Brescia also offers a Preliminary Year, a co-educational one-year university preparatory program taught by university professors on the College campus.[8] The College also offers an English as a Second Language programme called CultureWorks.[9]

Student lifeEdit

The Preliminary Year programme and the Masters of Science are co-education; all undergraduate programs are women-only. However, all courses are accessible to UWO students, male or female, including students from Western's two other affiliated university colleges.


James Carlisle Pennington designed Brescia Hall (1924–25) for the Ursuline Sisters, near Western Road at Sarnia Road, on the campus of the University of Western Ontario.[10] The Mother St. James memorial building (completed in 1963) is the main building on campus; it houses classrooms, offices, student services, the business office, the Beryl Ivey Library and computer lab, the Mother St. James Memorial Auditorium and The Hive. Ursuline Hall was Brescia's original building and residence, but now houses classrooms, food laboratories and administrative offices. In September 2013, Brescia opened its new residence building and dining pavilion, Clare Hall, which houses just over 300 students and includes an eatery called the Mercato.[11]

Brescia Hall

Notable alumnaeEdit

See alsoEdit


  • Murray Llewellyn Barr A century of medicine at Western: a centennial history of the Faculty of Medicine, University of Western Ontario (London: University of Western Ontario, 1977), ISBN 0-919534-00-7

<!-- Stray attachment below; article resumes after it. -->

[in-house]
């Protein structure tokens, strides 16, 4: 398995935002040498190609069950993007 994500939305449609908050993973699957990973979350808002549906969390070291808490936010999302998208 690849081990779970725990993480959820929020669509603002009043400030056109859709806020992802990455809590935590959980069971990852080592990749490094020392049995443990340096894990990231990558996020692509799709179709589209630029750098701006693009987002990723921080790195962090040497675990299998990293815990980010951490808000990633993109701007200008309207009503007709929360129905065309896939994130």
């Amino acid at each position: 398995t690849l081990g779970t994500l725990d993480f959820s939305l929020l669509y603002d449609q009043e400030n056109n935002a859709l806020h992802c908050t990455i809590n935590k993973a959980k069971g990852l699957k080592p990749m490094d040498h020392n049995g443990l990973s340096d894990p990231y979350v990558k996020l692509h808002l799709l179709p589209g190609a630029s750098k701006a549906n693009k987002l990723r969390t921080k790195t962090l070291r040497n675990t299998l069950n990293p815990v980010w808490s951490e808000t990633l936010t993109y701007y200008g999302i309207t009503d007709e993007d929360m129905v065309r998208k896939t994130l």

• John R. W. Gwynne-Timothy Western's first century (London: University of Western Ontario, 1978)
  • Ruth Davis Talman 'The beginnings and development of the University of Western Ontario, 1878-1924.' (MA Thesis, University of Western Ontario, 1925)
  • Available from the Beryl Ivey Library are Emeritus Professor of History Dr. Patricia Skidmore's books Brescia College 1919-1979 and The History of Brescia


  1. ^ Rory Leishman (2006). Against Judicial Activism: The Decline of Freedom and Democracy in Canada. McGill-Queen's Press - MQUP. p. 60. ISBN 978-0-7735-6001-7.
  2. ^ Terence J. Fay (9 May 2002). History of Canadian Catholics. McGill-Queen's Press - MQUP. p. 119. ISBN 978-0-7735-6988-1.
  3. ^ Teresa Berger (1 January 2001). Dissident Daughters: Feminist Liturgies in Global Context. Westminster John Knox Press. p. 106. ISBN 978-0-664-22379-3.
  4. ^ John H. Lutman; McIntosh Art Gallery (1978). Heritage Western: a celebration, 1878-1978 : an illustrated history of the University of Western Ontario in celebration of its first one hundred years. McIntosh Art Gallery, University of Western Ontario. p. 21.
  5. ^ "University of Western Ontario". The Canadian Encyclopedia.
  6. ^ Beverly Boutilier; Alison Prentice (1 November 2011). Creating Historical Memory: English-Canadian Women and the Work of History. UBC Press. p. 307. ISBN 978-0-7748-4164-1.
  7. ^ "New degree breaks ground for non-profit sector". Jennifer Lewington, The Globe and Mail, July 10, 2015
  8. ^ Preliminary Year Archived May 15, 2007, at the Wayback Machine
  9. ^ "Assyrian brother and sister fled Syria and got scholarships to London's Western University". London Free Press, By Dale Carruther, August 2, 2016
  10. ^ James Carlisle Pennington
  11. ^ "Archived copy". Archived from the original on 2013-09-28. Retrieved 2013-09-26.CS1 maint: archived copy as title (link)

External linksEdit